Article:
Quotes About Evangelicals

Quotes about Evangelicalism from throughout Christian History.

The Promise lets you feel the danger and power of Mary's pregnancy through her eyes. Biblical and powerful.
pond in Selmer, TNpond in Selmer, TN

Craig D. Allert, 2007

Most evangelicals, particularly at the popular level, have what I call a "dropped out of the sky" understanding of the Bible. (A High View of Scripture?, from the Evangelical Ressourcement series. Baker Academic, 2007, p. 10)

Essentially what has happened is that the definition of a high view of Scripture has simply become synonomous with the verbal plenary doctrine of Scripture. … all evangelicals are virtually locked into this view for fear of espousing the dreaded low view of Scripture. (A High View of Scripture?, from the Evangelical Ressourcement series. Baker Academic, 2007, p. 11)

We evangelicals have come close to deifying this collection of texts with little to no understanding of how they came to be collected into the Bible. (A High View of Scripture?, from the Evangelical Ressourcement series. Baker Academic, 2007, p. 12)

Craig D. Allert's Quotes on the Definition of Evangelical

If one were to take and read any book on evangelicalism … it would not take long to realize the issue of definition and the difficulties that lie therein. The problem of definition centers on the fact that evangelicalism is a movement. Movement tend to defy precise definition by their very nature. (A High View of Scripture?, from the Evangelical Ressourcement series. Baker Academic, 2007, p. 17, emphasis in original)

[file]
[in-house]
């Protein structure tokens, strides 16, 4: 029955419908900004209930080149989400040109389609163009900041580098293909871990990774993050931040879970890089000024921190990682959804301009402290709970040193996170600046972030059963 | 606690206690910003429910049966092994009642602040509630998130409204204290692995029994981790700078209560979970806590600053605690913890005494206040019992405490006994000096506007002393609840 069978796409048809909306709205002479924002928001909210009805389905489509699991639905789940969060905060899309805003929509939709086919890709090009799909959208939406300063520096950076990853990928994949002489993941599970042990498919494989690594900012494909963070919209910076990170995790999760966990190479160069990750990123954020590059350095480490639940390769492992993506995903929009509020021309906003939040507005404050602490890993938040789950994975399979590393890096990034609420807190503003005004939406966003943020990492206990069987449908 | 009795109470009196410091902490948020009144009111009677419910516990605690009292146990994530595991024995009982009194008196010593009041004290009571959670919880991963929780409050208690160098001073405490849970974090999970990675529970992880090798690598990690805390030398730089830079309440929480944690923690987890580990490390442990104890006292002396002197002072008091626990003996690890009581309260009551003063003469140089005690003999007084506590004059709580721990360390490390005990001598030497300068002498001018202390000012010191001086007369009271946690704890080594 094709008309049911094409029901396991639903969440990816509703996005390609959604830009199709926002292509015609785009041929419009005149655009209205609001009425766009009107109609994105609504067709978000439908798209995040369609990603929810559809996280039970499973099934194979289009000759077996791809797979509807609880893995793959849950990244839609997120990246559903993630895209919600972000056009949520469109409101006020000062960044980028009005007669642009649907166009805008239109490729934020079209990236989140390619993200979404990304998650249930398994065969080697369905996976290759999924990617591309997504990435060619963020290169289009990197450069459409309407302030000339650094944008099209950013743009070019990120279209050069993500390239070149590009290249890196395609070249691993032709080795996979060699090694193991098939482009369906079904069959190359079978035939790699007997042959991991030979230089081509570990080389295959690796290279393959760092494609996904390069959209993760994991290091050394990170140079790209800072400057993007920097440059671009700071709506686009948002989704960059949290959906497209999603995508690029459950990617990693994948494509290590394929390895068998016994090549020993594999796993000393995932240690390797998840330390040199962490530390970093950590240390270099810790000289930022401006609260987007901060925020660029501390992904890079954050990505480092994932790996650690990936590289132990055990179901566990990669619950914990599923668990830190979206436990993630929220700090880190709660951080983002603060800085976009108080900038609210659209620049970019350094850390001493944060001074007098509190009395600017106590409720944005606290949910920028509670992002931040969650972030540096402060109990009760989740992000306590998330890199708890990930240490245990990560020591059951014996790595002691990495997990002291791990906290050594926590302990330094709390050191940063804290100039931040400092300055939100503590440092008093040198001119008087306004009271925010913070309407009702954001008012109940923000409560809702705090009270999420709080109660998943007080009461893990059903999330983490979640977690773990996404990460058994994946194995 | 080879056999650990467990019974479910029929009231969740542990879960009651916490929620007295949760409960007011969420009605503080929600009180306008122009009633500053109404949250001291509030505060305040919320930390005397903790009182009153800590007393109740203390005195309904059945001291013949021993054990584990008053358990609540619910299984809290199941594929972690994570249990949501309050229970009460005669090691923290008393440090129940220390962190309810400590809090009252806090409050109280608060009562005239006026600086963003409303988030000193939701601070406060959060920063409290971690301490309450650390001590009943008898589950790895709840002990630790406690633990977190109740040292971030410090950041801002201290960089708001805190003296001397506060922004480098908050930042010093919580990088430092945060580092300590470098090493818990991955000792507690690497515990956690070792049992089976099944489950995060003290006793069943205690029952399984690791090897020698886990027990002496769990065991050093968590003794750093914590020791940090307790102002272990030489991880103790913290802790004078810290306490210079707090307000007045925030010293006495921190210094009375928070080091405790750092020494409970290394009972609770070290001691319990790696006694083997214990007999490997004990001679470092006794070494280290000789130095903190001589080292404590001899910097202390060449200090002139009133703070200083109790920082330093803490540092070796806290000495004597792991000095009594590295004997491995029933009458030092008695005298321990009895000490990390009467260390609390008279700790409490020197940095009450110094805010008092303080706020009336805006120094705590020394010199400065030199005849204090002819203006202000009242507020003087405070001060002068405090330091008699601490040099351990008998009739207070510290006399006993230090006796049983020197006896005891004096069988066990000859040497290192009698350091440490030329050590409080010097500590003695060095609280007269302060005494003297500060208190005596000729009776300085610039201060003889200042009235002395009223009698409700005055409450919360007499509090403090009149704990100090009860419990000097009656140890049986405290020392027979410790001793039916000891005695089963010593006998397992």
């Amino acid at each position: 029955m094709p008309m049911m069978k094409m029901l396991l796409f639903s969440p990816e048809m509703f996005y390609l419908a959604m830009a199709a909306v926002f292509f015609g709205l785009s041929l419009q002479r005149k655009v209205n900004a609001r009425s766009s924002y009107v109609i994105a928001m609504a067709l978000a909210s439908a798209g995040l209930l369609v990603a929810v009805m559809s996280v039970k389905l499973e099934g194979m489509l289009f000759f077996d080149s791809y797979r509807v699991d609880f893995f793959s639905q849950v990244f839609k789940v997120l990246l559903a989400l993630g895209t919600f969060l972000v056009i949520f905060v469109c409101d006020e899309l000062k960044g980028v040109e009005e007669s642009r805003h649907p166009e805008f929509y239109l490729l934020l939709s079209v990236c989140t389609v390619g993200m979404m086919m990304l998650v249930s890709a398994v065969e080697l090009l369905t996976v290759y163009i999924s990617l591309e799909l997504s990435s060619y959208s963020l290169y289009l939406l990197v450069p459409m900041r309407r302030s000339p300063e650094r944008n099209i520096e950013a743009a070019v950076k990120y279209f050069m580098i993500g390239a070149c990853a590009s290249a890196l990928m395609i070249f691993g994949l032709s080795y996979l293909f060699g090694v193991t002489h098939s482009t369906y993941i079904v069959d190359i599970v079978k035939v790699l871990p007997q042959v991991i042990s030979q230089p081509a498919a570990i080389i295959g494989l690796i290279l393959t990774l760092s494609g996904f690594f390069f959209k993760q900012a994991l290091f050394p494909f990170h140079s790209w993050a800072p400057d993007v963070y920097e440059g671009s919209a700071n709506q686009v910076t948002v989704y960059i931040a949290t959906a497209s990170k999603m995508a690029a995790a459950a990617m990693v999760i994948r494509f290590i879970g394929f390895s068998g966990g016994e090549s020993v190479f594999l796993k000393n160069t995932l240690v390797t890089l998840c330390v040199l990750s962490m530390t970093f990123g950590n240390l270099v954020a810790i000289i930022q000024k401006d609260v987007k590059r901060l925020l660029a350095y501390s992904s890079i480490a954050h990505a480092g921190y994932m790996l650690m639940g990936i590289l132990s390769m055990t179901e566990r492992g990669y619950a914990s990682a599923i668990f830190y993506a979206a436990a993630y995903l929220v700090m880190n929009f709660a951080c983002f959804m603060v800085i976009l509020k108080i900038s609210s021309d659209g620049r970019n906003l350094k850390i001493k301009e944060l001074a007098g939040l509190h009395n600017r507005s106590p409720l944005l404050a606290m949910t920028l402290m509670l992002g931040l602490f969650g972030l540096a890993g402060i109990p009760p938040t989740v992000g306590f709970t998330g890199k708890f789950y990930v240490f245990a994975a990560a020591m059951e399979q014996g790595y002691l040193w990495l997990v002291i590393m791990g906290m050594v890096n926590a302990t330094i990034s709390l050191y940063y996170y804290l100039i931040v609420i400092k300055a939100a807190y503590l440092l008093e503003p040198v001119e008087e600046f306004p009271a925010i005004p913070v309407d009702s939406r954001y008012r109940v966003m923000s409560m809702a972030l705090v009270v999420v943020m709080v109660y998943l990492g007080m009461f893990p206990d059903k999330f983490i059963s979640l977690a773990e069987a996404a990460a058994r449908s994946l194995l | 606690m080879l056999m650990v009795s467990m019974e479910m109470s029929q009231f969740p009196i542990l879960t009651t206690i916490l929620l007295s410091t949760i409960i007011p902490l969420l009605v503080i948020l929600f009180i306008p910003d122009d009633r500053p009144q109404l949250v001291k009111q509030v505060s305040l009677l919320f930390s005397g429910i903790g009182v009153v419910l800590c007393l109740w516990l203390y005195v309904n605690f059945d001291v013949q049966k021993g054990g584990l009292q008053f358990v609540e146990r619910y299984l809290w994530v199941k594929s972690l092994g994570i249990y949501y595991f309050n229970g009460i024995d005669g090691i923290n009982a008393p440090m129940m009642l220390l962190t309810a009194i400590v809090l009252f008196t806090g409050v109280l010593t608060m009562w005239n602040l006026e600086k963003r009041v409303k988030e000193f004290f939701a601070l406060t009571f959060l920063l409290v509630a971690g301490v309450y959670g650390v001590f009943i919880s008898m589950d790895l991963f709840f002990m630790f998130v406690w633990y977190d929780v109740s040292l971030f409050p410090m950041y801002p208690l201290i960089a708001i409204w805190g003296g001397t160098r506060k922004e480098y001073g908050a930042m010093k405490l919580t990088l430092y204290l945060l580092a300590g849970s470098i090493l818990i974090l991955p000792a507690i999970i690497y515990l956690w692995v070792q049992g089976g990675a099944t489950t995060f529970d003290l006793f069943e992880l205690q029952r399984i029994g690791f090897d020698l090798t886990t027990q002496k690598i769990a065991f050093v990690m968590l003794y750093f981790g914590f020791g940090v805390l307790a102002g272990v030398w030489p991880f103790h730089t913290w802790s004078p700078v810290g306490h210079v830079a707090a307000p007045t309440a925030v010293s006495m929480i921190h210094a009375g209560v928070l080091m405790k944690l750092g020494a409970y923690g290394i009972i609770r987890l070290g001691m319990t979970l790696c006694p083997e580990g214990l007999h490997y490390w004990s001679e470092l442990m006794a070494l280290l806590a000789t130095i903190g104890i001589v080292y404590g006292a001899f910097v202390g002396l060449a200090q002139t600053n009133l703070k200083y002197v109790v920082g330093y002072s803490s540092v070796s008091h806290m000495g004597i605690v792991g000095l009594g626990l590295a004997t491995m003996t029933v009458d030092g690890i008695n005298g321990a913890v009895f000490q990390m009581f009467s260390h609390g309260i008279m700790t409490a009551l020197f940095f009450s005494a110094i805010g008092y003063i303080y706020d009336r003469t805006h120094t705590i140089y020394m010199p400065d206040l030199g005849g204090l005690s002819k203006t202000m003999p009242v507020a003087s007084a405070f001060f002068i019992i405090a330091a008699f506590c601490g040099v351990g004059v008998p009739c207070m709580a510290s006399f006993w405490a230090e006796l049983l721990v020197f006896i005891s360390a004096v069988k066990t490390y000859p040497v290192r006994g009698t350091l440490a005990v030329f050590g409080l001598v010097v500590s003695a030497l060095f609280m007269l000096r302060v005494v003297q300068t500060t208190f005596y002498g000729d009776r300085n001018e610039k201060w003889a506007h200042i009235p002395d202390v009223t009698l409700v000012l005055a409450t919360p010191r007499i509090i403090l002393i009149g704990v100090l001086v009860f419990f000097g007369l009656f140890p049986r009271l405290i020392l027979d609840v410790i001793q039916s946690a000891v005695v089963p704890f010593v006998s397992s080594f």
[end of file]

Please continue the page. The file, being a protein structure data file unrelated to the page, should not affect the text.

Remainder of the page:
Although most evangelicals belong to a denomination or ecclesiastical tradition, they do not comprise a single denomination or tradition in and of themselves. … There is no membership list to indicate that they actually ar such or even who they are. (A High View of Scripture?, from the Evangelical Ressourcement series. Baker Academic, 2007, p. 18)

Most works on evangelicalism include some sort of conceptual definition by way of a list of "essentials" or "controlling motifs." … The core can be expressed as follows:

  • High regard for the authority of the bible (biblicist).
  • The centrality of the cross as God's saving activity in history through Jesus Christ (crucicentric). 
  • A personally appropriated conversion experience that manifests itself in personal piety and growth (conversionist).
  • Communicating this message to others for personal and societal change (activist). 

(A High View of Scripture?, from the Evangelical Ressourcement series. Baker Academic, 2007, p. 19, emphasis in original)

Any theologically rigorous definition of evangelicalism tends to end up excluding an embarrassingly large number of people who regard themselves, and are regarded by others, as evangelicals. Interestingly the opposite is true as well. Kellstedt and Green have shown that if doctrinal distinctives are the basis, then many Catholics could be described as evangelical. (A High View of Scripture?, from the Evangelical Ressourcement series. Baker Academic, 2007, pp. 20-21, emphasis in original)

The term "evangelical" has a history as long as Protestantism itself. This is because the term was, in fact, synonymous with "Protestant." (A High View of Scripture?, from the Evangelical Ressourcement series. Baker Academic, 2007, p. 23)

The Middle Class Forum, 2009

Emperor Constantine made Christianity the official top-down, paternal religion. It became a religion dependent on scholars, rather than ordinary folks, to divine moral absolutes and "Natural Law." Protestantism was supposed to be a revolt against this, with the philosophy that we could all divine the truth for ourselves from the Bible.  However, most Protestant denominations amount to the same thing as interest groups transcending communities, rather than a recapitulation of the communal Early Churches. ("Liberty and Tyranny – Confused Faith," MiddleClassForum.org, Oct. 2009)

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